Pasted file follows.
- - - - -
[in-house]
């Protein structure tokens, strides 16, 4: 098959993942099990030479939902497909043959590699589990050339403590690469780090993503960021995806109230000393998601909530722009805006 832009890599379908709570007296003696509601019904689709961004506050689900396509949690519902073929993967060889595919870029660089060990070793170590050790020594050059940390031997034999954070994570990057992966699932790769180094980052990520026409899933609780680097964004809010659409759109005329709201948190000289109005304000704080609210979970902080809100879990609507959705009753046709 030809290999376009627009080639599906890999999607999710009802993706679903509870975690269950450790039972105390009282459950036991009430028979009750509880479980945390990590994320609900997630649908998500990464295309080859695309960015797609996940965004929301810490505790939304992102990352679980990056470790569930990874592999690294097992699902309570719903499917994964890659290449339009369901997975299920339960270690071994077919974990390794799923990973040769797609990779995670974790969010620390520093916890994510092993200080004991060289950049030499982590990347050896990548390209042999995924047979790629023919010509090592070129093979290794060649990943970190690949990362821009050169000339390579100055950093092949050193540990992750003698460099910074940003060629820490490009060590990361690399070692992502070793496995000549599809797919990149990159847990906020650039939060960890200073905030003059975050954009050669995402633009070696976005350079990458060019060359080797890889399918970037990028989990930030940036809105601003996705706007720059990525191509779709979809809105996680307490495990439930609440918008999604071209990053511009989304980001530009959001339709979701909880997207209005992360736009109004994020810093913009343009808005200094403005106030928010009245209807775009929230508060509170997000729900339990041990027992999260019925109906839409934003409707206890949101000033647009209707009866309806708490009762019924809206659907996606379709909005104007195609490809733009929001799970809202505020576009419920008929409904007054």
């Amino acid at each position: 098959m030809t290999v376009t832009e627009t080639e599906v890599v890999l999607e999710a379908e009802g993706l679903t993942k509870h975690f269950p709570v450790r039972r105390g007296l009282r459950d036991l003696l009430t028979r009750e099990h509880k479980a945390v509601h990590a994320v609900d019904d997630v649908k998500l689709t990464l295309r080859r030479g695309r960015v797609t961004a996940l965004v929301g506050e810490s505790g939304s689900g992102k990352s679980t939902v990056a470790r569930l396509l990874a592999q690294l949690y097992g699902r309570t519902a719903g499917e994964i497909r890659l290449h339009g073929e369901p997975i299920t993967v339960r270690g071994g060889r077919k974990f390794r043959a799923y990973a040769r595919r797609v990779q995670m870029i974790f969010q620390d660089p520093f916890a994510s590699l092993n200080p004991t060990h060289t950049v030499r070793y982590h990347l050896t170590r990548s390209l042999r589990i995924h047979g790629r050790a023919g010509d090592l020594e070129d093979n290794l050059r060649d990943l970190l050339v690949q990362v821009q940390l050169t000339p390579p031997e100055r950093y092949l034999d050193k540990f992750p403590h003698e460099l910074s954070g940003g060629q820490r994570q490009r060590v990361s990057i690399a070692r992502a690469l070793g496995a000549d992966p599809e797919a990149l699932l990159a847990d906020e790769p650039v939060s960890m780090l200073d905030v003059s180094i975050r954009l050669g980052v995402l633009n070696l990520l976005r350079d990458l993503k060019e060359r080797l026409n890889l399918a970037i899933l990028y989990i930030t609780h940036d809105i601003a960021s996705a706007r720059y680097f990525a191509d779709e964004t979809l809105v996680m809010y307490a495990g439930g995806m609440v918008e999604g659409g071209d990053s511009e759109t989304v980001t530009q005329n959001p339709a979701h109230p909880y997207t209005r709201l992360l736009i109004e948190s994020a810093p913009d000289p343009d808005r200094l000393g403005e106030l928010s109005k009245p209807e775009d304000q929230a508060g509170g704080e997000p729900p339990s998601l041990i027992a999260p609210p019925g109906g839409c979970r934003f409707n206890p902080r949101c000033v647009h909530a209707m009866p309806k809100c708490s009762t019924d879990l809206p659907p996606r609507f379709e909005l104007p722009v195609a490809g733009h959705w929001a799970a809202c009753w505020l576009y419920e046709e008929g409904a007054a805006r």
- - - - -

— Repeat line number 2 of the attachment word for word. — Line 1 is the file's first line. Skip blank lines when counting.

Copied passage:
């Protein structure tokens, strides 16, 4: 098959993942099990030479939902497909043959590699589990050339403590690469780090993503960021995806109230000393998601909530722009805006 832009890599379908709570007296003696509601019904689709961004506050689900396509949690519902073929993967060889595919870029660089060990070793170590050790020594050059940390031997034999954070994570990057992966699932790769180094980052990520026409899933609780680097964004809010659409759109005329709201948190000289109005304000704080609210979970902080809100879990609507959705009753046709 030809290999376009627009080639599906890999999607999710009802993706679903509870975690269950450790039972105390009282459950036991009430028979009750509880479980945390990590994320609900997630649908998500990464295309080859695309960015797609996940965004929301810490505790939304992102990352679980990056470790569930990874592999690294097992699902309570719903499917994964890659290449339009369901997975299920339960270690071994077919974990390794799923990973040769797609990779995670974790969010620390520093916890994510092993200080004991060289950049030499982590990347050896990548390209042999995924047979790629023919010509090592070129093979290794060649990943970190690949990362821009050169000339390579100055950093092949050193540990992750003698460099910074940003060629820490490009060590990361690399070692992502070793496995000549599809797919990149990159847990906020650039939060960890200073905030003059975050954009050669995402633009070696976005350079990458060019060359080797890889399918970037990028989990930030940036809105601003996705706007720059990525191509779709979809809105996680307490495990439930609440918008999604071209990053511009989304980001530009959001339709979701909880997207209005992360736009109004994020810093913009343009808005200094403005106030928010009245209807775009929230508060509170997000729900339990041990027992999260019925109906839409934003409707206890949101000033647009209707009866309806708490009762019924809206659907996606379709909005104007195609490809733009929001799970809202505020576009419920008929409904007054």